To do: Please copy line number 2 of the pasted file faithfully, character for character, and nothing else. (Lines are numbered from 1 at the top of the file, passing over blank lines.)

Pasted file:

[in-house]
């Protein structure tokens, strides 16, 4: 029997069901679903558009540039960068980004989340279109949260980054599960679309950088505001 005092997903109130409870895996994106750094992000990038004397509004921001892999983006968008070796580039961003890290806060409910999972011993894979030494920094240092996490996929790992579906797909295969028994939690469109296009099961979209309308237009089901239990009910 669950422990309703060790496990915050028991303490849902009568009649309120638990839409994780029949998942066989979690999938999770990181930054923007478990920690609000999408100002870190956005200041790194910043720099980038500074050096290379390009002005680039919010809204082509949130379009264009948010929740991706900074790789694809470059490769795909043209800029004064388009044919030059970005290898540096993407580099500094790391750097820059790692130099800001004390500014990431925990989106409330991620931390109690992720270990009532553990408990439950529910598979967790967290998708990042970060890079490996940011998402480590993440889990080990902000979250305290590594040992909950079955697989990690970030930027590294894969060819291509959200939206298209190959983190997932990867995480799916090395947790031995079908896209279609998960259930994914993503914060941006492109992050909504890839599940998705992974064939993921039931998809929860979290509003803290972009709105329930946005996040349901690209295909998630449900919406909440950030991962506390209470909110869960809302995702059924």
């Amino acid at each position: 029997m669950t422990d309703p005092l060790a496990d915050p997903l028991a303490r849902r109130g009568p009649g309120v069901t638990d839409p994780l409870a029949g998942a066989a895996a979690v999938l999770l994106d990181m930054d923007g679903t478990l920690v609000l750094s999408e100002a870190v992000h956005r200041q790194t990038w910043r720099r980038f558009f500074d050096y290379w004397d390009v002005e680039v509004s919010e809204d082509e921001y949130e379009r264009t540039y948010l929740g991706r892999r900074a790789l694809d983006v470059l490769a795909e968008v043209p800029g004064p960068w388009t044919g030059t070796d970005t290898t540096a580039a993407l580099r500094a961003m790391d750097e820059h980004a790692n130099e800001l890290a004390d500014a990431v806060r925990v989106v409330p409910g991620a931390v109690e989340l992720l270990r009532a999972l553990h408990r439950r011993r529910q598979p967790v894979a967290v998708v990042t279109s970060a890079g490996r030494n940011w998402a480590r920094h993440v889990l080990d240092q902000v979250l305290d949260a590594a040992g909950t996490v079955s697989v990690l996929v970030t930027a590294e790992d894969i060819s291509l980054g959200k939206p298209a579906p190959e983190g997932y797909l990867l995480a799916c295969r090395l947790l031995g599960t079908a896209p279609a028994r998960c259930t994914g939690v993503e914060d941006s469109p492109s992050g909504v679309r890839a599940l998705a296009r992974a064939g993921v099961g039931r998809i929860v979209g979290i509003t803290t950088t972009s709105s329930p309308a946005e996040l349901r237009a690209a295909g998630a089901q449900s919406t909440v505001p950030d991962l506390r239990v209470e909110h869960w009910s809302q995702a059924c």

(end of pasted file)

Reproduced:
């Protein structure tokens, strides 16, 4: 029997069901679903558009540039960068980004989340279109949260980054599960679309950088505001 005092997903109130409870895996994106750094992000990038004397509004921001892999983006968008070796580039961003890290806060409910999972011993894979030494920094240092996490996929790992579906797909295969028994939690469109296009099961979209309308237009089901239990009910 669950422990309703060790496990915050028991303490849902009568009649309120638990839409994780029949998942066989979690999938999770990181930054923007478990920690609000999408100002870190956005200041790194910043720099980038500074050096290379390009002005680039919010809204082509949130379009264009948010929740991706900074790789694809470059490769795909043209800029004064388009044919030059970005290898540096993407580099500094790391750097820059790692130099800001004390500014990431925990989106409330991620931390109690992720270990009532553990408990439950529910598979967790967290998708990042970060890079490996940011998402480590993440889990080990902000979250305290590594040992909950079955697989990690970030930027590294894969060819291509959200939206298209190959983190997932990867995480799916090395947790031995079908896209279609998960259930994914993503914060941006492109992050909504890839599940998705992974064939993921039931998809929860979290509003803290972009709105329930946005996040349901690209295909998630449900919406909440950030991962506390209470909110869960809302995702059924």